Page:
Facebook's demographic is aging. It has become synonymous with toxic debate, conspiratorialism, harassment, and creeps.

Switching costs or no, people are leaving. And the nature of network effects is that every person who leaves makes Facebook less valuable to the people who stay behind. What's more, as the bad drive out the good, the people who make Facebook most worth staying for are the ones leaving.

The company lost $230b in market-cap last month. Seen through this lens, the investors who hung in are looking like optimists.

I recognize optimism when I see it. I've been waiting for Facebook to die for 15 years now. The market can stay irrational for longer than I can stay solvent, which is why I'm glad I didn't short the stock. But I never lost hope. Today, I'm more hopeful than ever.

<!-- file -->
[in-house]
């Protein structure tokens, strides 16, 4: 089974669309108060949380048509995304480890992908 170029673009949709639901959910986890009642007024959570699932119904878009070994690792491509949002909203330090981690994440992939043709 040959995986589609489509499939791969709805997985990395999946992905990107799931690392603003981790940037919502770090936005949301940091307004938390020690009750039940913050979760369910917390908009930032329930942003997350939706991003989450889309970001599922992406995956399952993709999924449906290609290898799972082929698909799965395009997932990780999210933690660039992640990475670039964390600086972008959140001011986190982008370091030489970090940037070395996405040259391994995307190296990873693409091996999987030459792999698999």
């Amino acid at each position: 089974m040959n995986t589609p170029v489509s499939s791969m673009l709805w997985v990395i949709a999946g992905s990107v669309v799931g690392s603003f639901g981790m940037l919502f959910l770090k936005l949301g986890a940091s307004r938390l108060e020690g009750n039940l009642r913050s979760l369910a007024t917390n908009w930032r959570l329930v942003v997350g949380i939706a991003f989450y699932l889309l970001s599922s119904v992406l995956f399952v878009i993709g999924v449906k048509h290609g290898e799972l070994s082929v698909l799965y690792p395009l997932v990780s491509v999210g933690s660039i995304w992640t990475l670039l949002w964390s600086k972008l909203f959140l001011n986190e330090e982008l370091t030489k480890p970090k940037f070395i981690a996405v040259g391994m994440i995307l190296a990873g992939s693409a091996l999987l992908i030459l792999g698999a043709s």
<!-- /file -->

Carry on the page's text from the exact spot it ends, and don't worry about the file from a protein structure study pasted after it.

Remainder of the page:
(Image: Beatrice Murch, CC BY 2.0, modified; Meta, modified)

Child Labor: Breaker Boys, Pittston, PA, USA, 1911. A mixture of frowns and smiles on the faces of child miners.

The child labor story hidden by the Great Resignation (permalink)

Over and over in the history of labor rights, we see the same story: if workers exclude a group from labor protections, bosses will recruit that group to scab against them and smash their power. Xenophobes argue that this means we should block immigration to head off competition with low-waged workers, but history teaches us that this is a losing move.

The winning move is to open your solidarity to every worker, regardless of immigration status, national origin, gender, or age. That's why last year's strikes against two-tier contracts (where younger workers are excluded from union benefits) were so significant: